All of this news is terrible. The impacts of climate change are terrible. I know that it can be hard and dispiriting to listen to this information again and again, but we are living this and there is a lot to be hopeful for. The good news is that rapid global exit from coal, oil and gas is possible. We have more than enough energy renewable resources to meet the energy needs of everyone.

We have used global treaties in the past to defuse global threats before: nuclear weapons, deadly landmines and ozone depleting chemicals, to name a few. We know that this approach can work. We must come together in the spirit of international cooperation and begin to negotiate a fossil fuel nonproliferation treaty. I commend the motion.

The Hon. R.A. SIMMS (17:20): I rise to speak in support of the motion moved by my colleague the Hon. Tammy Franks. Ongoing investments in fossil fuels by Australian governments put us not just at odds with the science but with the rest of the world. They pose a threat to our trade and our economy as well as to our climate.

In South Australia we have declared a climate emergency and it is now time for us to declare our support for a fossil fuel nonproliferation treaty. This would be an empowering next step for our state, demonstrating how even small jurisdictions can lead the way by joining with other cities, states and nations around the world to speak with one clear voice.

We all know the historical and ongoing contribution fossil fuels make to climate change, and this industry—one that is aided by the Australian government, propped up by both of the major political parties—has ongoing expansion plans. We cannot accept this and so instead we are calling for a solution that matches the scale of the problem. We must cooperate globally to address this global problem and everybody, every state, every city, every individual has a role to play. In the words of Professor Lesley Hughes:

…every fraction of a degree of warming is doing us harm. This means that every day we delay cessation of fossil fuel burning, we come closer to catastrophe.

It is people who created this crisis and it is the people who must stop it. Our state has a proven capacity to be a renewable energy powerhouse and I do recognise the work of all sides of politics in this regard. We are a state that is largely powered by the sun and the wind and soon will be powered by hydrogen as well. But emissions and their impacts—whether they are generated here or by other states—do not stop at our borders.

What happens in one place affects us all. Indeed, that has been the story of this climate crisis. While South Australia has been a leader when it comes to renewable energy, our federal government continues to subsidise the fossil fuel industry to the tune of about $10.3 billion per year. Who can forget the forgotten years, the forgotten decade under the failed leadership of Scott Morrison, the do-nothing Malcolm Turnbull and the hopeless Tony Abbott.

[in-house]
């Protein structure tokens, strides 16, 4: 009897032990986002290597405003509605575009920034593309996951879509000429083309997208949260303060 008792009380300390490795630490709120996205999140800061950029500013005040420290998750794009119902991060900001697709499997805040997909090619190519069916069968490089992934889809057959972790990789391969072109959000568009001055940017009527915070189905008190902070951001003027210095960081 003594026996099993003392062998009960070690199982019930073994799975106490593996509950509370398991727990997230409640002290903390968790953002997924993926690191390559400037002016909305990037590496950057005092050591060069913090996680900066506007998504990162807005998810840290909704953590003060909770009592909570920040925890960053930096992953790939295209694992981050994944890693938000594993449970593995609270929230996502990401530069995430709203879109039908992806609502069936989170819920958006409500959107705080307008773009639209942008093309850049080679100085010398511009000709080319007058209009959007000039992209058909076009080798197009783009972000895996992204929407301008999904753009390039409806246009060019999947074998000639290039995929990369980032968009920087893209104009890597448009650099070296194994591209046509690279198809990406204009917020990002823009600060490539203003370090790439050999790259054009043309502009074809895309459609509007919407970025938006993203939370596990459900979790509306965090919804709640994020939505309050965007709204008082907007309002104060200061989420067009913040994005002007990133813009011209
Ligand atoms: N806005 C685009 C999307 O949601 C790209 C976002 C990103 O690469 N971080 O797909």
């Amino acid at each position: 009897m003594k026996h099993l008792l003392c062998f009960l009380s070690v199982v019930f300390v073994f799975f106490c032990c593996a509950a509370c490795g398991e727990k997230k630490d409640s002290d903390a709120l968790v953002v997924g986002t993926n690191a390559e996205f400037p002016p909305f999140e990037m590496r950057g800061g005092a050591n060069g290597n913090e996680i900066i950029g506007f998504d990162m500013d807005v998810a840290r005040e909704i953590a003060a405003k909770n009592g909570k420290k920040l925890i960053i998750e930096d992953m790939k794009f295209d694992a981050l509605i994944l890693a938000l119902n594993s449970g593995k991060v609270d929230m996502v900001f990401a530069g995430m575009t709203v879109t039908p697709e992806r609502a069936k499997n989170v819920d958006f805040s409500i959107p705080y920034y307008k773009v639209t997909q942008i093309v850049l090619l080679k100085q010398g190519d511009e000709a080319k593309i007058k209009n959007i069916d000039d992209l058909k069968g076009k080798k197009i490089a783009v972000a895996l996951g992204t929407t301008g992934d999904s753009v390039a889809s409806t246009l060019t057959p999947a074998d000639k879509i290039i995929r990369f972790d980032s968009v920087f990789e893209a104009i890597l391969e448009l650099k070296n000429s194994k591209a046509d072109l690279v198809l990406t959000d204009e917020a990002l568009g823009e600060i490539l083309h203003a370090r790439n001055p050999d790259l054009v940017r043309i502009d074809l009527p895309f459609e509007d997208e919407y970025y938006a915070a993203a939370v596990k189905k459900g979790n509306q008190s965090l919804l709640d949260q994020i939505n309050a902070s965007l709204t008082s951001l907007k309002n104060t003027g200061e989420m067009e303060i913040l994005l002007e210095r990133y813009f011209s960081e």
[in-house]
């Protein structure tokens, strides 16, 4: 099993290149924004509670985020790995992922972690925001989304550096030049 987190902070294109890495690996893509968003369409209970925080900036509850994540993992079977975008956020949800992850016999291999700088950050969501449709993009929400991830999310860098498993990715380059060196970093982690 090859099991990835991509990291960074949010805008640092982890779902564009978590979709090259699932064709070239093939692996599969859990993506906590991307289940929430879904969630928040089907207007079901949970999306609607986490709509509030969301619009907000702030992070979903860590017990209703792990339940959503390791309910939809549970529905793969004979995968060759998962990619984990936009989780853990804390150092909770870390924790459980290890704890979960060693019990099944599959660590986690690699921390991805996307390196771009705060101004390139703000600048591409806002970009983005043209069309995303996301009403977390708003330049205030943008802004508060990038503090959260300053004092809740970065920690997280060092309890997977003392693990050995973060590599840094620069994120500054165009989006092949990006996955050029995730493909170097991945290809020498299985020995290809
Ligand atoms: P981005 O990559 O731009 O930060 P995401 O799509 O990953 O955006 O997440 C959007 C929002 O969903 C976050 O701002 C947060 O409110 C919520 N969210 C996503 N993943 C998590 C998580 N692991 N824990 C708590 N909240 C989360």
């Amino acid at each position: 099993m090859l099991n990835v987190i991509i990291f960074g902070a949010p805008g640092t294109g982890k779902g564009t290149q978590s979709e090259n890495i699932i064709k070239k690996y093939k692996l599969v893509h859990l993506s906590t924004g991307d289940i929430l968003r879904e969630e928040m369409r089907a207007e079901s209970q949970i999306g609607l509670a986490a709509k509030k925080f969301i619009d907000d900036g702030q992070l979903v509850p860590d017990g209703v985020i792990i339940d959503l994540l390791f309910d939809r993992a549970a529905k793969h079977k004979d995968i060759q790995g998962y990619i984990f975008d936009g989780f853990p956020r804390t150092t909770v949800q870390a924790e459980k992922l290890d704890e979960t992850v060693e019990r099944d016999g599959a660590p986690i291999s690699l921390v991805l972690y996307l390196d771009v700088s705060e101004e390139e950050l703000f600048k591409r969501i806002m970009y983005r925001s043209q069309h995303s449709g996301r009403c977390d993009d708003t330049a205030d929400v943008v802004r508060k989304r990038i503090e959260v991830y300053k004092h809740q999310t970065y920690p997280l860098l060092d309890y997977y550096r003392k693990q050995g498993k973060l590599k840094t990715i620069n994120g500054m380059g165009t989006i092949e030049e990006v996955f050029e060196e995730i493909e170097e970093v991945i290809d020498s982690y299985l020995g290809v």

We must therefore call on all of our colleagues, both interstate and federally, to face the reality that climate change is here, and to avoid making it worse we need to keep coal and gas in the ground. To that end, earlier today I introduced a private member’s bill to ban gas connections to new homes from 2025 as part of the Greens leadership in this place in taking action on this climate crisis.

Any ongoing fossil fuel extraction and burning would deny us the chance of a safe climate future. By advocating for this treaty, South Australia could join the ACT and be a pillar of a strong national and international approach to pursuing efforts to limit temperature increases to 1.5º above pre-industrial levels.

We have had some incentives, but we need more. We need incentives for sustainable transformation of the energy sector in our state but with that it is clear that we also need disincentives, the carrot and the stick, to deal with the consumption and the production of fossil fuels. The ongoing extraction of fossil fuels via coalmining and oil and gas extraction, including coal seam gas, shale gas, tight gas, shale oil and underground coal gasification, pose unacceptable risks to Australia’s land, our water and our industries, such as agriculture, grazing and tourism.

We need to take this seriously. How long can we watch our communities be consumed by flames and floods at an ever-increasing rate? These disasters are not inevitable. We must demand a different path, one that embraces renewable energy sources and that allows our communities to live in harmony with ecosystems and thrive within the limits of our planet. After all, it is this planet that constrains us all. A fossil fuel nonproliferation treaty is the next logical step on such a pathway. I commend the motion.

Debate adjourned on motion of Hon. I.K. Hunter.